Friday, November 27, 2020

Cultural cleansing and the denial of history

 I don’t usually clutter up this site with cases that I am dealing with.  However, the future of the best preserved physical remains in the UK  from the Cold War could and should be of general interest.  The Secretary of State for Housing, Communities and Local Government (MHCLG) ( is currently deciding whether the Council can issue the planning permission (ref. 18/00825/HYBRID) that it has resolved to grant for the masterplan for the redevelopment of the former Cold War airbase at Upper Heyford in north Oxfordshire, or whether this is a matter of more than local importance that justifies the ‘calling-in’ of the application for ministerial determination (after a public inquiry).

There is more than enough material to write a PhD on how the treatment of physical remains from the Cold War by the authorities has been a reflection of the refusal or reluctance to learn about the defining ‘event’ of the last hundred years.  The Panel considering an application to have Upper Heyford included on the tentative list for inclusion as World Heritage Site regretted the absence from the WHS of Cold War sites, and recommended the carrying out of research to identify the potential of a transnational designation of sites that should best commemorate this conflict(s).  Meanwhile heritage delayed is history denied.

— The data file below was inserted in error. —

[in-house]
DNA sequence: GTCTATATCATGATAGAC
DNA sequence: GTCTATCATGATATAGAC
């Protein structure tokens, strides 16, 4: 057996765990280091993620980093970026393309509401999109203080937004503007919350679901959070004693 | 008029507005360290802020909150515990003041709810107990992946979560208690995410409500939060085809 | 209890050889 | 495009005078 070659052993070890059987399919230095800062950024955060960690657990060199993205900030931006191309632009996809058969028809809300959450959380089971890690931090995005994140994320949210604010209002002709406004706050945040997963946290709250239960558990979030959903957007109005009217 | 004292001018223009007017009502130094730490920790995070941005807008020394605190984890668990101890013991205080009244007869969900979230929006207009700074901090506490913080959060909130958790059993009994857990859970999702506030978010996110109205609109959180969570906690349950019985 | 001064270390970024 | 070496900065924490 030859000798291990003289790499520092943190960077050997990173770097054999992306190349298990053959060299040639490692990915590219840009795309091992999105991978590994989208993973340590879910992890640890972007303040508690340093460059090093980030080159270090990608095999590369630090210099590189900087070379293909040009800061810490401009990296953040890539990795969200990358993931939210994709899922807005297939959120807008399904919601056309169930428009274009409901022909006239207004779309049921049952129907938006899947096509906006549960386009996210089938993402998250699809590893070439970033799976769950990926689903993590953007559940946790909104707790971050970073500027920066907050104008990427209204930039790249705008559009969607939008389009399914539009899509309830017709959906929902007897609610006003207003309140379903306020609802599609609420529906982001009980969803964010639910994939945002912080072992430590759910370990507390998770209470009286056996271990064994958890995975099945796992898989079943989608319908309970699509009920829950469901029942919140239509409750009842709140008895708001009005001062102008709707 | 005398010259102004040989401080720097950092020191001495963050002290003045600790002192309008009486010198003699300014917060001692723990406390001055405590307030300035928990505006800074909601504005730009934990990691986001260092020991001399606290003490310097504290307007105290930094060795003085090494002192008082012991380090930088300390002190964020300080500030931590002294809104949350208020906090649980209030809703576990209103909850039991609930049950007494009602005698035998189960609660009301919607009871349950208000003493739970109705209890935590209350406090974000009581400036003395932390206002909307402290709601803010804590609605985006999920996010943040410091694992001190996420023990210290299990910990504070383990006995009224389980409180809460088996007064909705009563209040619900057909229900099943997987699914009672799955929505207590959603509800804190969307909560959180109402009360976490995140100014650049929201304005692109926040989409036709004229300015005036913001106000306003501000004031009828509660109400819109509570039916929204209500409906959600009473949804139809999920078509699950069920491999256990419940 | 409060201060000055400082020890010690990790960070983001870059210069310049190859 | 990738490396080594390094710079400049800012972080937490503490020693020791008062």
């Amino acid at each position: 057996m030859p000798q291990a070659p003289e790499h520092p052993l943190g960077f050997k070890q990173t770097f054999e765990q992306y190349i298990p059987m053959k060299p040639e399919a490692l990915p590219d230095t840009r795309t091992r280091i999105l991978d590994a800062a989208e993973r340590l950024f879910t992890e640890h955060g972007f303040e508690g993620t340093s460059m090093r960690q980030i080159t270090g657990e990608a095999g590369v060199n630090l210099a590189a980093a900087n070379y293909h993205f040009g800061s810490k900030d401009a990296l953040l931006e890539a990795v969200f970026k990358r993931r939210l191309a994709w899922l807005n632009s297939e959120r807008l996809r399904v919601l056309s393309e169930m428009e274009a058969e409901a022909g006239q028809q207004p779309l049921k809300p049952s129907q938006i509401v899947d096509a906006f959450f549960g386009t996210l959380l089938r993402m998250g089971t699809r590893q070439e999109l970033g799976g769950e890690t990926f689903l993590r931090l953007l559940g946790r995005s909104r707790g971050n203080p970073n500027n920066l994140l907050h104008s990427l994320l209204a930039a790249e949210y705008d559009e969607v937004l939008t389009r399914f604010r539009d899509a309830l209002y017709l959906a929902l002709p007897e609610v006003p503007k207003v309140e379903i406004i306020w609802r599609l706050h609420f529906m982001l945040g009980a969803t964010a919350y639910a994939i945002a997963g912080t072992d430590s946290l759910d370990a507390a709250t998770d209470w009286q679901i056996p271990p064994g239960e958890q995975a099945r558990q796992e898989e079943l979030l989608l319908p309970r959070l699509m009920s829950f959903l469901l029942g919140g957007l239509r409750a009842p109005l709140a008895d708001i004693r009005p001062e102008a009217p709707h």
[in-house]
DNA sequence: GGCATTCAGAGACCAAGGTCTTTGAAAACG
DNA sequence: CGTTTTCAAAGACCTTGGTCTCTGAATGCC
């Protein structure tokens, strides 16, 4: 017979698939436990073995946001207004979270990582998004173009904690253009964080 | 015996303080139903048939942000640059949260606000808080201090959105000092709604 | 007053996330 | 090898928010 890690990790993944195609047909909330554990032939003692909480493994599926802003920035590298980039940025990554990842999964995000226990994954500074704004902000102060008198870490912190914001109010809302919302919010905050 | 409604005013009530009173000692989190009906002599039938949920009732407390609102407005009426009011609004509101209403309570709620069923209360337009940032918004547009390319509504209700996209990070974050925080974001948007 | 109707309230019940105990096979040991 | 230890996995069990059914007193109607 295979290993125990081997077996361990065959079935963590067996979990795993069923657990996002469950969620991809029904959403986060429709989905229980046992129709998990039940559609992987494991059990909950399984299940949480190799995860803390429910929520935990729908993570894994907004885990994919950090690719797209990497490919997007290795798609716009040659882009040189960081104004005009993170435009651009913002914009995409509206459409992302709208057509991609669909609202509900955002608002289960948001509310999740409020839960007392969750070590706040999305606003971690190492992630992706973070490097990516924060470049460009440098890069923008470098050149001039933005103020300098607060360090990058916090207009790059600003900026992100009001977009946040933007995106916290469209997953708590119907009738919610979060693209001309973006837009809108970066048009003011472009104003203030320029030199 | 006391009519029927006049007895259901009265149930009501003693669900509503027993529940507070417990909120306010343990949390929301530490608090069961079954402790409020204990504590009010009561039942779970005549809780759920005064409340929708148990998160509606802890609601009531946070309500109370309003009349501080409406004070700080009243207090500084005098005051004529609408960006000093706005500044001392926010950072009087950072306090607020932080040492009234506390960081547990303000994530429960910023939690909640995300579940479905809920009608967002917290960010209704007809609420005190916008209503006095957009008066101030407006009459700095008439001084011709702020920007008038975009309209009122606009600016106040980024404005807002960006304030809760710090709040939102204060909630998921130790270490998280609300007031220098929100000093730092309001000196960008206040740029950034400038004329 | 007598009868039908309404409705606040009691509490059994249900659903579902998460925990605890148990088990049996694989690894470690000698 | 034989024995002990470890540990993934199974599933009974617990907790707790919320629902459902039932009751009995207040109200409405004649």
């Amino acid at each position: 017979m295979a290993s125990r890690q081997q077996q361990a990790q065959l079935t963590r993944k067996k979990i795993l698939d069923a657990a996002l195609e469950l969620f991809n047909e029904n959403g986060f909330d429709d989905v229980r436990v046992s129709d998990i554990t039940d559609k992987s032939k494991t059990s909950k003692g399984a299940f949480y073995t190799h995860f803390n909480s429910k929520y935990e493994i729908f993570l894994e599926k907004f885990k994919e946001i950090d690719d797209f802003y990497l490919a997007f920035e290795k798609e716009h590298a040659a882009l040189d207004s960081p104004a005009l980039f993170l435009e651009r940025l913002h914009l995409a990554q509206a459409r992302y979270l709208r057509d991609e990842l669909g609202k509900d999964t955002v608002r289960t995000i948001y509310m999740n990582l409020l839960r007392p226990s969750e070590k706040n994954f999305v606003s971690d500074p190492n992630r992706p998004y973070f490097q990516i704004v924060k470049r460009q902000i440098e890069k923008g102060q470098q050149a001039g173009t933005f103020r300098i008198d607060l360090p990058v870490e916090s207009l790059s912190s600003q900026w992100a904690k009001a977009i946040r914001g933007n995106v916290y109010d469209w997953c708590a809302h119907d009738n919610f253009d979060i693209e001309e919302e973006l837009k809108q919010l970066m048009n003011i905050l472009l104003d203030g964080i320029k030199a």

The Secretary of State is very reluctant to interfere in local decision-making (unless there is a sense that the delivery of houses is being delayed unnecessarily).  There are a number of reasons particular to Upper Heyford that makes it politically sensitive; the local MP has their office on the site, the Chairman of English Heritage is/was also chairman of the company owning and developing the site, the council is staunchly conservative and has no desire to acknowledge the heritage potential of the site if this implies increasing numbers of visitors (that are being encouraged to visit Crocodile World in a neighbouring district). In considering the heritage potential of the air base, it is unclear whether the MHCLG (or the Culture Minister) have any interest in providing an opportunity for the public to learn and increase their understanding about the Cold War and, incidentally, current relations with Russia.

However, there are a number of aspects of the application that would normally excite the interest of the Secretary of State:

1.     The heritage assessments have been submitted without any scoping – to reveal the potential of the site in terms of materials or audiences.

2.     The National Planning Policy Framework expects the ‘necessary expertise’ to be deployed in assessing the impact on sites of significant historic importance (the heritage plan for Upper Heyford has been prepared by the owner/housebuilder displaying ‘the Englishman’s perverse desire to trivialize’ (Martin Amis)).

3.     The recommendation for refusal by Historic England has been overturned by the planning officers and committee.

4.     No reference has been made to the international heritage conventions of Paris, Granada or Valletta.

If it were not for the perverse desire of the Government to permit houses whatever the other impacts, we should be looking forward to a public inquiry and an exploration of cultural cleansing and the denial of history.


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